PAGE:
aus ~ Everis

The magical press release for aus‘ “Until Then” states that the artist “awakens from his long slumber.”  One imagines an emaciated bear who sleeps through an entire decade, an enchanted prince under glass, or a modern day Rip Van Winkle.  The single is upbeat and nostalgic, redolent of Deep Forest, but doesn’t appear on the album; it’s a simple hello, a bonus track that appears before rather than after the main project.  Seb Wildwood’s remix ups the club ante, producing anticipation for Everis without revealing its secrets; while other electronic pieces appear on Everis, the music is a warm blend of genres, from ambient to modern composition.

The full story of aus’ ten-year hiatus is much darker, centered on a burglary that resulted in the loss of the artist’s recordings.  This traumatizing event was nearly a full sweep, leaving only fragments on the artist’s phone and memories in his mind.  What sounds like an effortless inner peace is hard-won.  The overall effect is a melange of observation and memory that arrives at a satisfying conclusion: after all that has happened, life is still good.

The album begins in a fog, broken by percussion, serenaded by strings.  “Landia” links to “Until Then” with high-pitched vocals, reminiscent of childhood.  While the album celebrates Tokyo, it seems like a citizen of the world.  aus recalls not only his formative experiences, but his travels, hand-picking the happiest memories to highlight.  He salvages sounds worth saving, including “train station ticket gates and a brass band practicing in a schoolyard.”  The album is akin to an aural photo book: the physical type in which pieces of plastic hold the photos in place.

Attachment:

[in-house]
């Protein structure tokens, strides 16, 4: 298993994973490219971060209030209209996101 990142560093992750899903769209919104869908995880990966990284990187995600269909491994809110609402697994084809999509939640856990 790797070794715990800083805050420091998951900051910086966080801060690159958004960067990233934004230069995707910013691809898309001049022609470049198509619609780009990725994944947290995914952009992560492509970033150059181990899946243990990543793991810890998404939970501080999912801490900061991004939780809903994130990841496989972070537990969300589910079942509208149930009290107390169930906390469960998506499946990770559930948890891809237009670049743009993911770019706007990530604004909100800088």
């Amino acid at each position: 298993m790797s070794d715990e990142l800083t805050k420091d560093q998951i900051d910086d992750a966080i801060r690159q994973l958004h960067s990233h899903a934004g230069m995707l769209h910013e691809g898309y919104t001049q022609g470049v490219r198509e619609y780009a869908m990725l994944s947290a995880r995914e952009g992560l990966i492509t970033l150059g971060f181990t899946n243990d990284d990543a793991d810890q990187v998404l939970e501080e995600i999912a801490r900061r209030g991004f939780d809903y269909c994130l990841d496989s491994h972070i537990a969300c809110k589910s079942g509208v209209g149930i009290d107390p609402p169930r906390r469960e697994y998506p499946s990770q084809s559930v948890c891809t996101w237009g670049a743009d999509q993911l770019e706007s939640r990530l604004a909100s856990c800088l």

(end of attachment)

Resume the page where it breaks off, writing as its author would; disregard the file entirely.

Light vocals are woven into “Past From” ~ benign sirens who call from the beach instead of the rocks.  Four tracks in, the first truly vocal piece arrives, graced by Gutevolk (Hirono Nishiyama); but even here, the voice recedes like the tide, revealing a lovely harp.  Melbourne’s Grand Salvo follows with “Make Me Me,” singing of mirrors and memories, offering an alternate perspective:  falling away now, all the things that make me me.  

Mirroring the opening triptych, “Flo,” “Swim,” “Memories” and “Further” flow into each other like the fluidity of perspective over time.  “Swim” also arrives with a mesmerizing video from TAKCOM, where swirling music is matched by swirling visuals, dispelling any initial impression of the cover image as a simple apple.  The closing “Neanic” features Norwegian fiddler Benedicte Maurseth, and produces a sense of closure.  As the strings soar to the album’s highest moment, one feels that the harmful parts of the past have been laid to rest, while the treasured memories have been brought to the light.  (Richard Allen)

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